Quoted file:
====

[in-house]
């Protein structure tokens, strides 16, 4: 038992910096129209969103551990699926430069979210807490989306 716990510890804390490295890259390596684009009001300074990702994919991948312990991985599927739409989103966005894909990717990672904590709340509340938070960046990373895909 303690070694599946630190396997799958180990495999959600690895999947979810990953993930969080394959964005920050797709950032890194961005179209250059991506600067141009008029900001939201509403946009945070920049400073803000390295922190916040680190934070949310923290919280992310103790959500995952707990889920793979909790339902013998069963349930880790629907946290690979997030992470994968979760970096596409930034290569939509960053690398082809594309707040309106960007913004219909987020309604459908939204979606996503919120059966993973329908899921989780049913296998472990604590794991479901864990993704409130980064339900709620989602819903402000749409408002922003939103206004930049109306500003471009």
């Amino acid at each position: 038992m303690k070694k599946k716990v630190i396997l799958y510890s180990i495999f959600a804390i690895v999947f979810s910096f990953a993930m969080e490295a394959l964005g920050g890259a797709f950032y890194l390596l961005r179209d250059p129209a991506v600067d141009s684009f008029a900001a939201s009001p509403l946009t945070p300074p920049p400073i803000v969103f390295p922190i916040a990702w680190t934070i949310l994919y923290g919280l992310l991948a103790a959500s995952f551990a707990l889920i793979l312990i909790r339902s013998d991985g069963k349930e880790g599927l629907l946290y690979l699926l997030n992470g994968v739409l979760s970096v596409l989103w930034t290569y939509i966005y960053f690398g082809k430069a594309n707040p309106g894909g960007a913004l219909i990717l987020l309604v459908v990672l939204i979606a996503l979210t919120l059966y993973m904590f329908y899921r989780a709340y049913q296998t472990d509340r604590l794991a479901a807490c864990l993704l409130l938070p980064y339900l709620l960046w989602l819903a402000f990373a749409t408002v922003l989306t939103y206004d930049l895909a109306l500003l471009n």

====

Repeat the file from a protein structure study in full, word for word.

[in-house]
């Protein structure tokens, strides 16, 4: 038992910096129209969103551990699926430069979210807490989306 716990510890804390490295890259390596684009009001300074990702994919991948312990991985599927739409989103966005894909990717990672904590709340509340938070960046990373895909 303690070694599946630190396997799958180990495999959600690895999947979810990953993930969080394959964005920050797709950032890194961005179209250059991506600067141009008029900001939201509403946009945070920049400073803000390295922190916040680190934070949310923290919280992310103790959500995952707990889920793979909790339902013998069963349930880790629907946290690979997030992470994968979760970096596409930034290569939509960053690398082809594309707040309106960007913004219909987020309604459908939204979606996503919120059966993973329908899921989780049913296998472990604590794991479901864990993704409130980064339900709620989602819903402000749409408002922003939103206004930049109306500003471009």
């Amino acid at each position: 038992m303690k070694k599946k716990v630190i396997l799958y510890s180990i495999f959600a804390i690895v999947f979810s910096f990953a993930m969080e490295a394959l964005g920050g890259a797709f950032y890194l390596l961005r179209d250059p129209a991506v600067d141009s684009f008029a900001a939201s009001p509403l946009t945070p300074p920049p400073i803000v969103f390295p922190i916040a990702w680190t934070i949310l994919y923290g919280l992310l991948a103790a959500s995952f551990a707990l889920i793979l312990i909790r339902s013998d991985g069963k349930e880790g599927l629907l946290y690979l699926l997030n992470g994968v739409l979760s970096v596409l989103w930034t290569y939509i966005y960053f690398g082809k430069a594309n707040p309106g894909g960007a913004l219909i990717l987020l309604v459908v990672l939204i979606a996503l979210t919120l059966y993973m904590f329908y899921r989780a709340y049913q296998t472990d509340r604590l794991a479901a807490c864990l993704l409130l938070p980064y339900l709620l960046w989602l819903a402000f990373a749409t408002v922003l989306t939103y206004d930049l895909a109306l500003l471009n």